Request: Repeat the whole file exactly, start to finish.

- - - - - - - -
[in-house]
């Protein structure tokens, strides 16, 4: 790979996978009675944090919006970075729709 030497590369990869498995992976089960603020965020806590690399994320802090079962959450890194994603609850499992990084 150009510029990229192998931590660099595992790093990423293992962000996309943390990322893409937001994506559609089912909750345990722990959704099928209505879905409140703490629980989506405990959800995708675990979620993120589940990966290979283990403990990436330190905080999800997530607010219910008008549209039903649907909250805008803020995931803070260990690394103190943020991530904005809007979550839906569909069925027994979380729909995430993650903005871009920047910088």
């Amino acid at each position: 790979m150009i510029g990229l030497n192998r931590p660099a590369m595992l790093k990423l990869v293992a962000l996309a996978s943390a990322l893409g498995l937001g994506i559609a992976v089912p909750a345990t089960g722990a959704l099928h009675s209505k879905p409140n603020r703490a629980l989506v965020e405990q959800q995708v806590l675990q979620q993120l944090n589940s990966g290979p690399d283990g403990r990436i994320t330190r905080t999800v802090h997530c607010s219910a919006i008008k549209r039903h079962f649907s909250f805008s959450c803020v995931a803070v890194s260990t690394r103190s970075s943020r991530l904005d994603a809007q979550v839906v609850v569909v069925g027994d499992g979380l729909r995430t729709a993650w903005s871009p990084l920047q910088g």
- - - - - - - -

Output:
[in-house]
């Protein structure tokens, strides 16, 4: 790979996978009675944090919006970075729709 030497590369990869498995992976089960603020965020806590690399994320802090079962959450890194994603609850499992990084 150009510029990229192998931590660099595992790093990423293992962000996309943390990322893409937001994506559609089912909750345990722990959704099928209505879905409140703490629980989506405990959800995708675990979620993120589940990966290979283990403990990436330190905080999800997530607010219910008008549209039903649907909250805008803020995931803070260990690394103190943020991530904005809007979550839906569909069925027994979380729909995430993650903005871009920047910088």
């Amino acid at each position: 790979m150009i510029g990229l030497n192998r931590p660099a590369m595992l790093k990423l990869v293992a962000l996309a996978s943390a990322l893409g498995l937001g994506i559609a992976v089912p909750a345990t089960g722990a959704l099928h009675s209505k879905p409140n603020r703490a629980l989506v965020e405990q959800q995708v806590l675990q979620q993120l944090n589940s990966g290979p690399d283990g403990r990436i994320t330190r905080t999800v802090h997530c607010s219910a919006i008008k549209r039903h079962f649907s909250f805008s959450c803020v995931a803070v890194s260990t690394r103190s970075s943020r991530l904005d994603a809007q979550v839906v609850v569909v069925g027994d499992g979380l729909r995430t729709a993650w903005s871009p990084l920047q910088g």